The woman spoke loudly in words I couldn’t understand. With her free hand, she grabbed my hair. “She wants to make paintbrushes,” Patton said. My hair is finer than Achuar hair, and the woman saw its potential for achieving precise lines and decorative embellishments on the clay bowls she crafted. I went back to the States minus a crudely lopped hank of hair and with a new story that grew with each telling. The knife, which might have been a pair of scissors—I honestly don’t recall—became a machete. The machete acquired bloodstains. The potter took on a stony glower that I claimed to have interpreted as: This scrawny woman in the bulbous shoes annoys me, and I will take her head.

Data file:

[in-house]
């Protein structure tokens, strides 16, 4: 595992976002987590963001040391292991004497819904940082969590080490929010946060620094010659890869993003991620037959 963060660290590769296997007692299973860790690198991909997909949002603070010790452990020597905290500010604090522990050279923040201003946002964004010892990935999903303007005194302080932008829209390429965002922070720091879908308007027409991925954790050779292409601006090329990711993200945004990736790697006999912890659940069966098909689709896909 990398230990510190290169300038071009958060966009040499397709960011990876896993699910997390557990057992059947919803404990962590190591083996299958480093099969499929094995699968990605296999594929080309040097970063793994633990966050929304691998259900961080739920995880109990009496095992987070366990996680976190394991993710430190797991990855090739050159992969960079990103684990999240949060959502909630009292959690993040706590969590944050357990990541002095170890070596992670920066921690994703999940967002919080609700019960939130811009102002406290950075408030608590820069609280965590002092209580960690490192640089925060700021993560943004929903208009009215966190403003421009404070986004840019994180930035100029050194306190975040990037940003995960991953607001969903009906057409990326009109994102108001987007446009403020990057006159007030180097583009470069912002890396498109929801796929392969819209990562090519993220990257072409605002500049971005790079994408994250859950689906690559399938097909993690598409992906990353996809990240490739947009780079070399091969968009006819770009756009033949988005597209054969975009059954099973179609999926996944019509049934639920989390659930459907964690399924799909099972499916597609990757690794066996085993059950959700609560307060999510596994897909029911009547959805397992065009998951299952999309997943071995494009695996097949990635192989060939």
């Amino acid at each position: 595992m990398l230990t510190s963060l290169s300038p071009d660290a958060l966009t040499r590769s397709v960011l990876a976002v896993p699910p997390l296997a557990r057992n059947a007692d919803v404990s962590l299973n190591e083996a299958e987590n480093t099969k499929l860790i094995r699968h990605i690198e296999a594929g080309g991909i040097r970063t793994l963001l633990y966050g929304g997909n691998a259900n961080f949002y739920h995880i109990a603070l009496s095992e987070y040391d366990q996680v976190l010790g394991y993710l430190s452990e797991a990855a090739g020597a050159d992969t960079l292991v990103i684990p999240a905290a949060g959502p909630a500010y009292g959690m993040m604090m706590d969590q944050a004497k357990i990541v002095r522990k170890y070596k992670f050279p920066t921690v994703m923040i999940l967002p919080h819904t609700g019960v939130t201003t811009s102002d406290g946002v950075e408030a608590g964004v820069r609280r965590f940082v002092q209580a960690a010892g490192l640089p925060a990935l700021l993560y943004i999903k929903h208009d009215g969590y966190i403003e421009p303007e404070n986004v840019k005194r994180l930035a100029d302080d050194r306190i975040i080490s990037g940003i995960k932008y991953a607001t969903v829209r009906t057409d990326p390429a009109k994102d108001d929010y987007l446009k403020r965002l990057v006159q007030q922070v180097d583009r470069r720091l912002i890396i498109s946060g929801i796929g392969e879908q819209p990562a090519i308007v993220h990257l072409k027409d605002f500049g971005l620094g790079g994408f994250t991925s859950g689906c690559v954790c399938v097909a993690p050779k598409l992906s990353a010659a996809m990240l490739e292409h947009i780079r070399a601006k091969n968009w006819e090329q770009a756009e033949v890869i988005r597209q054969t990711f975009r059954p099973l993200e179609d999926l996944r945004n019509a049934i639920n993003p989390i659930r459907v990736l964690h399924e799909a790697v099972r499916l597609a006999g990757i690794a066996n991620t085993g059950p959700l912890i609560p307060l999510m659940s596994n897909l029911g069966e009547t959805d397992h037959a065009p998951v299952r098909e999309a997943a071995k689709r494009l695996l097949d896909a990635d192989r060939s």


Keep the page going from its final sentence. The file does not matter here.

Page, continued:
It was a preposterous story. The Achuar were not head shrinkers—as adversaries of the Shuar, they were the shrinkees—and I knew this. I was the latest in a long line of white folk who’ve visited Jívaro country and come home with embroidered tales of scary encounters.